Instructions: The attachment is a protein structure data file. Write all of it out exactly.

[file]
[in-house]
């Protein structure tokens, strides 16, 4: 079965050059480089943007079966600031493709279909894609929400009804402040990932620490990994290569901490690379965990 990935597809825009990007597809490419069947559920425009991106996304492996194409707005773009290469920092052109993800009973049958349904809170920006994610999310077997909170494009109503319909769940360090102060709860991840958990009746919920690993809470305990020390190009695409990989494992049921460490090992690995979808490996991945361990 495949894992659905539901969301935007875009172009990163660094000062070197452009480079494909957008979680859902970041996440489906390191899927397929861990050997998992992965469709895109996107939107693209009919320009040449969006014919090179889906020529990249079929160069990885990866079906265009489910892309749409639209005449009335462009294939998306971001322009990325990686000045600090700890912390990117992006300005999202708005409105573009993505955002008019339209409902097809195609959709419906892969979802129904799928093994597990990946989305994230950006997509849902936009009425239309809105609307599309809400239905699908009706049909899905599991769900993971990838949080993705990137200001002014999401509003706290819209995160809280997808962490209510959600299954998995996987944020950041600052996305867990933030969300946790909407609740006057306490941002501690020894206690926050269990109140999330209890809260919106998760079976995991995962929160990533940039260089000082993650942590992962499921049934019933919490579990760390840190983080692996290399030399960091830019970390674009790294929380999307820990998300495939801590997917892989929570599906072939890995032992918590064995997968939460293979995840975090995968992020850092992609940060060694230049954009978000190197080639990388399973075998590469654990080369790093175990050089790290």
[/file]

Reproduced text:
[in-house]
């Protein structure tokens, strides 16, 4: 079965050059480089943007079966600031493709279909894609929400009804402040990932620490990994290569901490690379965990 990935597809825009990007597809490419069947559920425009991106996304492996194409707005773009290469920092052109993800009973049958349904809170920006994610999310077997909170494009109503319909769940360090102060709860991840958990009746919920690993809470305990020390190009695409990989494992049921460490090992690995979808490996991945361990 495949894992659905539901969301935007875009172009990163660094000062070197452009480079494909957008979680859902970041996440489906390191899927397929861990050997998992992965469709895109996107939107693209009919320009040449969006014919090179889906020529990249079929160069990885990866079906265009489910892309749409639209005449009335462009294939998306971001322009990325990686000045600090700890912390990117992006300005999202708005409105573009993505955002008019339209409902097809195609959709419906892969979802129904799928093994597990990946989305994230950006997509849902936009009425239309809105609307599309809400239905699908009706049909899905599991769900993971990838949080993705990137200001002014999401509003706290819209995160809280997808962490209510959600299954998995996987944020950041600052996305867990933030969300946790909407609740006057306490941002501690020894206690926050269990109140999330209890809260919106998760079976995991995962929160990533940039260089000082993650942590992962499921049934019933919490579990760390840190983080692996290399030399960091830019970390674009790294929380999307820990998300495939801590997917892989929570599906072939890995032992918590064995997968939460293979995840975090995968992020850092992609940060060694230049954009978000190197080639990388399973075998590469654990080369790093175990050089790290």